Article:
1st Connecticut Heavy Artillery Regiment

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1st Connecticut Heavy Artillery
Active January 2, 1862 to September 25, 1865
Country United States
Allegiance Union
Branch Heavy artillery
Engagements Peninsula Campaign
Battle of Yorktown
Battle of Hanover Court House
Seven Days Battles
Battle of Fredericksburg (Batteries B & M)
Battle of Chancellorsville (Batteries B & M)
Battle of Gettysburg (Batteries B & M)
Battle of Mine Run (Batteries B & M)
Siege of Petersburg
Second Battle of Petersburg
Battle of the Crater
Second Battle of Fort Fisher
Battle of Wilmington (Batteries B, G, & L)
Battle of Fort Stedman (Batteries I, K, & L)
Appomattox Campaign

1st Connecticut Heavy Artillery was an artillery regiment that served in the Union Army during the American Civil War.

Service[edit]

The 1st Connecticut Heavy Artillery was organized in Washington, D.C. from the 4th Connecticut Volunteer Infantry and mustered in January 2, 1862 under the command of Colonel Robert O. Tyler.

The regiment was attached to Military District of Washington to April 1862. Siege artillery, Army of the Potomac, to May 1862. 3rd Brigade, 2nd Division, V Corps, Army of the Potomac, to July 1862. Siege artillery, Army of the Potomac, to August 1862. Artillery defenses Alexandria Military District of Washington, to February 1863. Artillery defenses of Alexandria, XXII Corps, to April 1863. 2nd Brigade, DeRussy's Division, defenses south of the Potomac River, XXII Corps, to May 1863. 3rd Brigade, DeRussy's Division, XXII Corps, to December 1863. 2nd Brigade, DeRussy's Division, XXII Corps, to March 1864. 4th Brigade, DeRussy's Division, XXII Corps, to May 1864. (Batteries B and M attached to Artillery Reserve, Army of the Potomac, October 1862 to January 1864.) Point of Rocks, Virginia, Department of Virginia and North Carolina to June 1864. Siege artillery, Department of Virginia and North Carolina in the field, and siege artillery, Army of the Potomac, to May 1865. Siege artillery, Department of Virginia, to July 1865. 4th Brigade, DeRussy's Division, XXII Corps, Department of Washington, to August 1865. 3rd Brigade, Department of Washington, to September 1865.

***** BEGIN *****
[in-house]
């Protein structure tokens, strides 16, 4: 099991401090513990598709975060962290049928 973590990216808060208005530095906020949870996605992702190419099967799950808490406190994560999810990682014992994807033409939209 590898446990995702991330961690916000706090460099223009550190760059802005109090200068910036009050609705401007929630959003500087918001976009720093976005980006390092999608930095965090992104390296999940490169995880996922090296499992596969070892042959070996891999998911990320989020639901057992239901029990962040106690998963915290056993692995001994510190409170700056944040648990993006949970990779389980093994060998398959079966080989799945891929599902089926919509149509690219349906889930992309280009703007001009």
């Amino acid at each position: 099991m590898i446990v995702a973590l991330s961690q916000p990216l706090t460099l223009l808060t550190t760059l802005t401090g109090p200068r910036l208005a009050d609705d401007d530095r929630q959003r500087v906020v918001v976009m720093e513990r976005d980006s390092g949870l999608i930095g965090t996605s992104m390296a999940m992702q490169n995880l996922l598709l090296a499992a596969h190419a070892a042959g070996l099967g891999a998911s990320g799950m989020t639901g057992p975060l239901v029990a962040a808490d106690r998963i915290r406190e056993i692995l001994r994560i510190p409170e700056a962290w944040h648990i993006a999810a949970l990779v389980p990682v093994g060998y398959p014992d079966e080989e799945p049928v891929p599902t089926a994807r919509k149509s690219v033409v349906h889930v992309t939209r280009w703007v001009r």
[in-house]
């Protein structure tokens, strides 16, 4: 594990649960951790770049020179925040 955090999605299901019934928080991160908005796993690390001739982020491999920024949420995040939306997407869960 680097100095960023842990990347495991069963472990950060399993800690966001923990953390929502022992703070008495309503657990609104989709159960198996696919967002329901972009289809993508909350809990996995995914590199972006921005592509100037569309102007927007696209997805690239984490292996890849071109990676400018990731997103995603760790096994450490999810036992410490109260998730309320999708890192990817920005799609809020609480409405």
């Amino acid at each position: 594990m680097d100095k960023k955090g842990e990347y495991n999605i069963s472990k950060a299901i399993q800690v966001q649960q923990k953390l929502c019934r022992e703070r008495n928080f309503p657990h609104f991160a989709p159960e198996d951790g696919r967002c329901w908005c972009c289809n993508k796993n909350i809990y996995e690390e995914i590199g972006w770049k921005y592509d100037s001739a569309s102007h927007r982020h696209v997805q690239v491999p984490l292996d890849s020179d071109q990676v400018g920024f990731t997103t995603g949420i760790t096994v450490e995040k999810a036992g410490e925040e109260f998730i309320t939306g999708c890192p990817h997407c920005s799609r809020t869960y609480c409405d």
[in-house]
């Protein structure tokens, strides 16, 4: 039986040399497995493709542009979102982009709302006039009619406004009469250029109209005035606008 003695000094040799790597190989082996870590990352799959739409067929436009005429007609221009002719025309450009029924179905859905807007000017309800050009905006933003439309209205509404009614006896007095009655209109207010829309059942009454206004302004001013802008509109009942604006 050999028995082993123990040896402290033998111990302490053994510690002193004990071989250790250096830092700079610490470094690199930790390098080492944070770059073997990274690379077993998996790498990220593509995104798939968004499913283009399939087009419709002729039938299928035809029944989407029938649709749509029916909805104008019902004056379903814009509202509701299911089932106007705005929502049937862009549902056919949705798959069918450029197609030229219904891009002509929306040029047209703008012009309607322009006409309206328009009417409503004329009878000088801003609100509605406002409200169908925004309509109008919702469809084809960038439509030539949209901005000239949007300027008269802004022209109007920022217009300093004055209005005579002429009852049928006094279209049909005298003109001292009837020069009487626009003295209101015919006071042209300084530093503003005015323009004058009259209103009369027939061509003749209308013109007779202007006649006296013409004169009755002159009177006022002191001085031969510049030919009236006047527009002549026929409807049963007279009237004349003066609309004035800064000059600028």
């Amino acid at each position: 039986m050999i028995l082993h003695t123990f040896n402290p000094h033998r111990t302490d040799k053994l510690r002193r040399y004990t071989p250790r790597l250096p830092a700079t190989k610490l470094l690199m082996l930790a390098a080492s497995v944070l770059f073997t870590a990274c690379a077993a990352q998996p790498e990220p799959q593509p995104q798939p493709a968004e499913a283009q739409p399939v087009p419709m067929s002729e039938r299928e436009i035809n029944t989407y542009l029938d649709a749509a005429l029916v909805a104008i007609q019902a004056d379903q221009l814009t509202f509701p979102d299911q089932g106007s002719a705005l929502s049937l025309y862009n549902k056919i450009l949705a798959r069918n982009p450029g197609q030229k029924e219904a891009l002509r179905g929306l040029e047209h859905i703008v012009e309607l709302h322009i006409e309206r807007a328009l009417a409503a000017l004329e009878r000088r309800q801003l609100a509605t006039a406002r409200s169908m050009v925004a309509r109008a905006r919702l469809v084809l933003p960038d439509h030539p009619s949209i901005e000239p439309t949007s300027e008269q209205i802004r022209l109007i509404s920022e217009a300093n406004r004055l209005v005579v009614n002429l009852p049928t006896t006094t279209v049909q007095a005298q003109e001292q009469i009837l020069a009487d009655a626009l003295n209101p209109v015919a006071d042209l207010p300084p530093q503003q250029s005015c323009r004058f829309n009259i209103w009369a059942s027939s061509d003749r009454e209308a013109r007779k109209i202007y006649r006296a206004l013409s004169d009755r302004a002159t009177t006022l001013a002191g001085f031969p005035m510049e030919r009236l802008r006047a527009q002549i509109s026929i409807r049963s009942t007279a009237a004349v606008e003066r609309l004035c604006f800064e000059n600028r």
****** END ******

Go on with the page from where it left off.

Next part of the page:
The 1st Connecticut Heavy Artillery mustered out of the service September 25, 1865.

Detailed service[edit]